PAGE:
Sharks play an essential rol in the health of our oceans


Special rays caught – and Elvis is back!

On Wednesday September 18th of this year, fishermen caught a subadult marbled electric ray with a length of 45 cm, an extraordinary guest in the Dutch waters. The most striking attribute of this ray is the fact that it can generate electricity with the two small kidney-shaped organs that consist of adapted muscle tissue: a biological battery! The electric ray can produce 70–80 volts of electricity. When hunting for small fish and shrimp, the ray uses pulses of 70 volts, but some rays can produce pulses of  200 volts! These strong pulses are generated when the ray feels threatened.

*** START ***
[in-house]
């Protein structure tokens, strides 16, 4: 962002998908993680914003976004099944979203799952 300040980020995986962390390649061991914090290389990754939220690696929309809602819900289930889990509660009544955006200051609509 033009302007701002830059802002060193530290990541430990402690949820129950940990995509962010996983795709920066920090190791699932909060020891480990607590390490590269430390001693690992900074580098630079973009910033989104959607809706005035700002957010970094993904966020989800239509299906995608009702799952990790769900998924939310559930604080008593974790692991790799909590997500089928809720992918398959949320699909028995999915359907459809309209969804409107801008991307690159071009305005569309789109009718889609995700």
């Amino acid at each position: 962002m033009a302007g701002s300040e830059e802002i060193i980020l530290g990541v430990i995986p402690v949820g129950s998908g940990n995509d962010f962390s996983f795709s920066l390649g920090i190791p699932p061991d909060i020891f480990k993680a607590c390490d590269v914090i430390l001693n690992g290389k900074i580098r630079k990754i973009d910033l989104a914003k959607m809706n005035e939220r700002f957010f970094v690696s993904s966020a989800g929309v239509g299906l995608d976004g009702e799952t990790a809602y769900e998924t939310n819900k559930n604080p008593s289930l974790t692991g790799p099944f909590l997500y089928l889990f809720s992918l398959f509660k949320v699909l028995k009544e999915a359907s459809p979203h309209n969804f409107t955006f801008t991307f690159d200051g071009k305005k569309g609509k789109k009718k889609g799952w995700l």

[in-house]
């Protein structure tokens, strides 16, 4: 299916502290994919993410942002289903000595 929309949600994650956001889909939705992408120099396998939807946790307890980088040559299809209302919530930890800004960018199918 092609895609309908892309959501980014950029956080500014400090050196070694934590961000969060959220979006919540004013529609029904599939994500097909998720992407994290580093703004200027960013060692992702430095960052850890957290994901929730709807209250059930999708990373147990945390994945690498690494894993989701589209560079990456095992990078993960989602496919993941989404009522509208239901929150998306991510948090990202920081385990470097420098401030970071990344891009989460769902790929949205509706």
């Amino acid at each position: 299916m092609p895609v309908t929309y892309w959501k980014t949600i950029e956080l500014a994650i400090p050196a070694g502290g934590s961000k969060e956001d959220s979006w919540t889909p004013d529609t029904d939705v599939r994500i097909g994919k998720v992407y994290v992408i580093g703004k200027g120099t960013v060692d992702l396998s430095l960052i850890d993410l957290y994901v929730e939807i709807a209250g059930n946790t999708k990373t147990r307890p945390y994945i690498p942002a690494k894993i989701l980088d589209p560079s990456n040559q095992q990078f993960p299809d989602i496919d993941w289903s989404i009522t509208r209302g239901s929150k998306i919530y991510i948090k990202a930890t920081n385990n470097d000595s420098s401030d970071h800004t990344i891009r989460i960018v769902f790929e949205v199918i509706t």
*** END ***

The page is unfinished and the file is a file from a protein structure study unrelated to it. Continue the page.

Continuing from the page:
Read more at this species at:


Marbled electric ray, Torpedo marmorata, picture by Philippe Guillaume

Marbled stingrays can grow to 100 cm, but individuals longer than 80 cm are rarely observed. This species can be found on seagrass fields or rock bottoms, and bury themselves in the sand during daytime. These nocturnal predators mainly feed on small bottom-dwelling fish like gobies, but also on small crustaceans.

This electric ray was also a very special catch. But British fishermen had an even more astonishing find.

They caught a stingray with an extra fin on its back. It was brought to the Portsmouth Blue Reef Aquarium for identification and is now in quarantine. Aquarium staff assumed that the extra fin was a genetic heritage from its sharky ancestors, but it is probably just a bizarre mutation.

 The ray got the nickname ‘Elvis’, as the third fin looks like the tuft of the  famous rocker!


Elvis, the three-finned ray, picture by Natural History Museum


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